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February 16, 2015

iPS cell-derived pancreatic cells can survive and function in mice

One cause of diabetes is insufficient secretion of insulin from β-cells. Researchers have therefore investigated ways to increase and sustain the number of β-cells in the body, which is why the transplantation of progenitor cells is receiving strong consideration. One challenge in the field is protocols that culture such progenitor cells which in turn generate functional β-cells in the body. The Osafune group has discovered that the physical dimensions of the culture has significant impact on the likelihood ESCs and iPSCs will differentiate into pancreatic bud cells, which are the earliest cells committed to the pancreatic lineage. Moreover, they show transplantation of these cells into mice results in insulin-secreting β-cells.

The intention to experiment with the dimensions of the culture came from observing that in monolayer culture bud cells aggregated in a manner that resembled pancreatic budding in mouse embryos. Professor Kenji Osafune describes this observation as, "Surprising but reasonable. The pancreatic bud emerges from a primitive gut tube, which is a monolayer". To investigate whether this aggregation facilitated molecular signaling for proper differentiation, the bud cells were harvested in monolayer or aggregation cultures. After examining several human iPSC lines, the authors found that aggregation culture increased the number of bud cells, in some cases several times more.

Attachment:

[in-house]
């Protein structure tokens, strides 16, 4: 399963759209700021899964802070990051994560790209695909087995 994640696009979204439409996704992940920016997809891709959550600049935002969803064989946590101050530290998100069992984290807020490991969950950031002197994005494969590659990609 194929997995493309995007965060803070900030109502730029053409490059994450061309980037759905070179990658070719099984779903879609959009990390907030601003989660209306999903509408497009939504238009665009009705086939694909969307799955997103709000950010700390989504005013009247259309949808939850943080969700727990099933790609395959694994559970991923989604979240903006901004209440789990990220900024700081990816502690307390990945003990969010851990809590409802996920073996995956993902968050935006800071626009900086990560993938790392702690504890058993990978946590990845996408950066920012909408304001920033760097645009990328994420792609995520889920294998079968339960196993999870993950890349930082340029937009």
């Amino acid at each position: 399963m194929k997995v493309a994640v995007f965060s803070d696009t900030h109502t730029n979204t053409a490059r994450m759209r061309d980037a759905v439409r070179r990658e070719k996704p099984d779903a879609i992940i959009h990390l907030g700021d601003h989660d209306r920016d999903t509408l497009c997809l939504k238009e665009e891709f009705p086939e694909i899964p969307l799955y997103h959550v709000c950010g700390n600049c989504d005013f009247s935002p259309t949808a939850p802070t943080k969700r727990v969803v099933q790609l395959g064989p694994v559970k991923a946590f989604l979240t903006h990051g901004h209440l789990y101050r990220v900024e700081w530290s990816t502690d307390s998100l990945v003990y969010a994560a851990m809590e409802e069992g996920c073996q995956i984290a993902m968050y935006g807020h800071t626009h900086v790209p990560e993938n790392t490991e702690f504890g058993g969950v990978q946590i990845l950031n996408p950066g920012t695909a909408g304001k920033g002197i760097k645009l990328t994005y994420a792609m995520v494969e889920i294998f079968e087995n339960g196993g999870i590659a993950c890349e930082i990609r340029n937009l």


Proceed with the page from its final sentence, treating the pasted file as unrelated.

To become bud cells, the iPSCs needed to pass through a series of intermediates. The bud cell stage was highlighted by cells bifurcating into two: those taking the pancreatic lineage and those dying off. In other words, it appears the aggregation culture somehow selected for cells that took the pancreatic lineage. Upon transplantation into mice, a number of markers indicated that the aggregate culture bud cells differentiated into functional β-cells. "This is the most important finding," says Osafune, "that transplanted iPS cell-derived pancreatic cells can survive in mice."

The outcome of this study provokes a number of questions, as it only demonstrates the benefits of the physical environment on differentiating stem cells to the pancreatic lineage, but not on the effects of the molecular network. 
Osafune is not sure what contribution the dimension made, but does have his thoughts. "It seems cell contact-mediated signals via extracellular matrices and adhesion molecules and other membrane-bound receptors are important".

Pancreatic bud cells (green) formed tubular structures post implantation into mice.


Toyoda et al. (2015) Cell aggregation optimizes the differentiation of human ESCs and iPSCs into pancreatic bud-like progenitor cells. Stem Cell Research 14:185.

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